All Good Things…


by John Zielinski

Everything has a beginning, a middle and an end. It’s the first and last parts that are on my mind today.

Many years ago, as part of a college humanities course, I was introduced to Krzysztof Penderecki’s Threnody for the Victims of Hiroshima. It was presented as part of a class concerning the interpretation of pieces of music based exclusively on listening. We listened to a recording without being told either the title or the composer. We then discussed our interpretations of what we heard. I said that the piece struck me as representing either destruction or creation. My professor pressed me. He said that it couldn’t be both, so which was it? I argued that for something to be created something else may need to be destroyed. Years later I learned that I wasn’t alone in this belief.

I finished my undergraduate degree at DePaul University in Chicago. You may not know this, but DePaul is the largest Roman Catholic university in the United States. Yes, bigger than that joint down in South Bend, Indiana. Anyway, to graduate I needed a certain number of credit hours in theology or philosophy. I met these, in part, with a class in comparative theology. That’s where I was first introduced to the tenets of Hinduism. There I met Shiva.

Shiva is known as “The Destroyer” within the Hindu trinity that includes Brahma and Vishnu. On the other hand, in Shaivism tradition, Shiva is the supreme being who creates, protects and transforms the universe. Shiva’s role is to destroy the universe in order to re-create it. Imagine that. He’s the destroyer as well as the creator. Where had I heard that before?

Some time ago – I’m not quite sure of when – I met a guy named Joe Tortorici through Facebook. I have no recollection of how I connected with him, but it had to be through someone that we both knew. Since that time, I’ve connected with a lot of other wonderful people through Joe. (You guys know who you are.) At some point Joe decided to create an e-zine/blog that he called The Chicago Progressive. For some insane reason, he asked me if I’d be willing to be a contributor. I said, “yes,” and that was the beginning of a publishing relationship that has lasted to this day.

I submitted my last piece for The Chicago Progressive on June 24, 2015. The title was And So It Goes. The e-zine was closing up shop. I figured that was the end. Some time later Joe told me that he was creating a new entity. That was Central Standard Time – what you’re reading now. He asked if I’d be willing to contribute. Of course, I said yes.

Between the Progressive, CST, print publications, academic work and professional outlets I’ve written on a number of different subjects: music; the music business; politics; ideologies; religion; belief versus knowledge; education and many others. Some of those pieces wrote themselves. Others were dragged to publication kicking and screaming. It’s been a great ride. Still…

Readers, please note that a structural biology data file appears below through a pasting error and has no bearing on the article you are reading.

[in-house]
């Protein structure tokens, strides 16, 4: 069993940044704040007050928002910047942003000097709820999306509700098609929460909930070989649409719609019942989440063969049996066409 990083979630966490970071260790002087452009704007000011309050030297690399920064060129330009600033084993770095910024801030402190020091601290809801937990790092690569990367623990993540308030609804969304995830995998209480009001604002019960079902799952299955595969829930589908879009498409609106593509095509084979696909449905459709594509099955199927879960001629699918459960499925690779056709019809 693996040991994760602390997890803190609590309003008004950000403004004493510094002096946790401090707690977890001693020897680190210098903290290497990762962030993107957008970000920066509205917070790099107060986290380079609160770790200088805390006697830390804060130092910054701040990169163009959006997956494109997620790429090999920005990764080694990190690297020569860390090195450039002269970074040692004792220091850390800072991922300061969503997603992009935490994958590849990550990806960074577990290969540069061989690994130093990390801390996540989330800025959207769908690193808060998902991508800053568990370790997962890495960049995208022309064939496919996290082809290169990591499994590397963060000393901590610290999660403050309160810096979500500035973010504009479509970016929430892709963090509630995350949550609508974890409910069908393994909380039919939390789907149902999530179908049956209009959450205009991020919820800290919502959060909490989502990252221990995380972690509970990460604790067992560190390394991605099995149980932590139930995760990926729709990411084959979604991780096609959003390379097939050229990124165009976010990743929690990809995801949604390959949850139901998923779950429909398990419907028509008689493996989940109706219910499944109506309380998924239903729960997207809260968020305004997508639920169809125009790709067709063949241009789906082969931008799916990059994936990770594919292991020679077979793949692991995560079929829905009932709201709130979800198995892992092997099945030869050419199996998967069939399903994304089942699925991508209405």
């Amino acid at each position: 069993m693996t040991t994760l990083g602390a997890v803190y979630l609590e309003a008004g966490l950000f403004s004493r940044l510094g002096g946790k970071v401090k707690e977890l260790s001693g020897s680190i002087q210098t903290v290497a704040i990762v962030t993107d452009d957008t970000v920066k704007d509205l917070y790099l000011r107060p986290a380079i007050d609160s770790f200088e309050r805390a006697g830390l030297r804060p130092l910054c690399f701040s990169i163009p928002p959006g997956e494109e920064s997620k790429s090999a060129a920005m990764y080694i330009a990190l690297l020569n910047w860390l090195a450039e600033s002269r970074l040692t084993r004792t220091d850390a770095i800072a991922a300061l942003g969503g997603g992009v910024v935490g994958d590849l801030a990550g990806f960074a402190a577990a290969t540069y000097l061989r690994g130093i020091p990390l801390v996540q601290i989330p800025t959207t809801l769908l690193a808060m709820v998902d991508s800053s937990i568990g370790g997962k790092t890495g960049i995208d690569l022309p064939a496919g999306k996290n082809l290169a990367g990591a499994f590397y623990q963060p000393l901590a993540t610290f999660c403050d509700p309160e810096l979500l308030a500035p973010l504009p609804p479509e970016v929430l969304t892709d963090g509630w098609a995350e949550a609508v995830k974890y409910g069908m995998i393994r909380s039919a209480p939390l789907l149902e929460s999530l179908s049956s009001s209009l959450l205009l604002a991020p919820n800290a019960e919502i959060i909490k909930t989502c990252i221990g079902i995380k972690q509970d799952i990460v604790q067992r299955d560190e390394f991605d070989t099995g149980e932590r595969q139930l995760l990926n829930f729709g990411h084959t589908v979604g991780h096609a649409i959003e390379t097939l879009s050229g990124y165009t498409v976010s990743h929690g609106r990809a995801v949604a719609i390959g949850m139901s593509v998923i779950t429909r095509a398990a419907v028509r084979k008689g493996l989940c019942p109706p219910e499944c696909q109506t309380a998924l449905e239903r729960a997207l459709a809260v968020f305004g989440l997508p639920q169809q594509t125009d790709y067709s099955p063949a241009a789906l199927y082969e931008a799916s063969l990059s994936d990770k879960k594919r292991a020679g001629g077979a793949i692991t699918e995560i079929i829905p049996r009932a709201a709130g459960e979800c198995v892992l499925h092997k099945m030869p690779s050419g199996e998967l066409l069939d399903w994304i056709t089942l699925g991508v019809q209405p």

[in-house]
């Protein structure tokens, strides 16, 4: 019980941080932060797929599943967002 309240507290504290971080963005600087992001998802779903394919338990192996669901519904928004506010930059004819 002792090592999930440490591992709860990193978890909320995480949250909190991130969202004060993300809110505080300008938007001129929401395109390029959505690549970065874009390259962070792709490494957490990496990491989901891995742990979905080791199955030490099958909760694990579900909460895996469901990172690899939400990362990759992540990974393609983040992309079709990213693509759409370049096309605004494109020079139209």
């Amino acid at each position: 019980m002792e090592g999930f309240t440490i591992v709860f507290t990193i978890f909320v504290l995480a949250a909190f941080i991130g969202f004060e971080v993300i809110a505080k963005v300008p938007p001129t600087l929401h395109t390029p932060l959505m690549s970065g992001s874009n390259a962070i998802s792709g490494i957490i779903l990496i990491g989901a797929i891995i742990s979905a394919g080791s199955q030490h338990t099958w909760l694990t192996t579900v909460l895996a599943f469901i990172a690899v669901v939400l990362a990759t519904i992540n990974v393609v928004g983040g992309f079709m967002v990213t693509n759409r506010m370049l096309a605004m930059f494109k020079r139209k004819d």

March was a challenging month for me. I was forced to confront mortality multiple times. Within the space of 2 weeks I grieved the passing of my 92 year old aunt (the last member of the generation of my parents in the family), a friend with whom I served on a board and from whom I learned much, and my niece who was only 23 and just starting life. I also learned of the recent death of a friend from my high school days. On top of that I’ve been challenged by non-human entities that may he reaching the ends of their existence. Everything and everyone has a beginning, a middle and an end. Sometimes the hardest thing is trying to determine when it’s the end. Without the end there is no beginning.

Every single one of us faces so many choices concerning beginnings, middles and ends on a regular basis. Should I take this new job? Should I say goodbye to the career to which I’ve dedicated so much time and energy? Is this relationship (whether it be with a spouse, romantic partner, friend, colleague or someone else) something that’s run its course and needs to end? What do I do now? Sometimes we need to say “goodbye” to one thing to say “hello” to another. I think that I’ve reached that point.

I’m tired of the inanity and insanity that I encounter every day on the street and in various media. I’m tired of people – young and old – who either don’t understand the principles on which this country was founded or don’t care about preserving them. I’m tired of people who’ve forgotten the challenges that have been faced and surmounted in their lifetimes and who choose to call this the worst situation that America has ever faced. I’m tired of people on the left and the right hating the other side. I’m tired of people hating the other whether that’s someone of a different political view, religious alliance, ancestry, race, sexual orientation or anything else. It’s time for me to give it up and stop writing for public consumption.

April Fool! I’m not going anywhere. There are too many fights that need to be fought. There are too many things out there that deserve attention and an advocate and criticism. I’ll continue to put down words as long as there’s a venue to present them and people who want to read them. If you keep reading, then I’ll keep writing.


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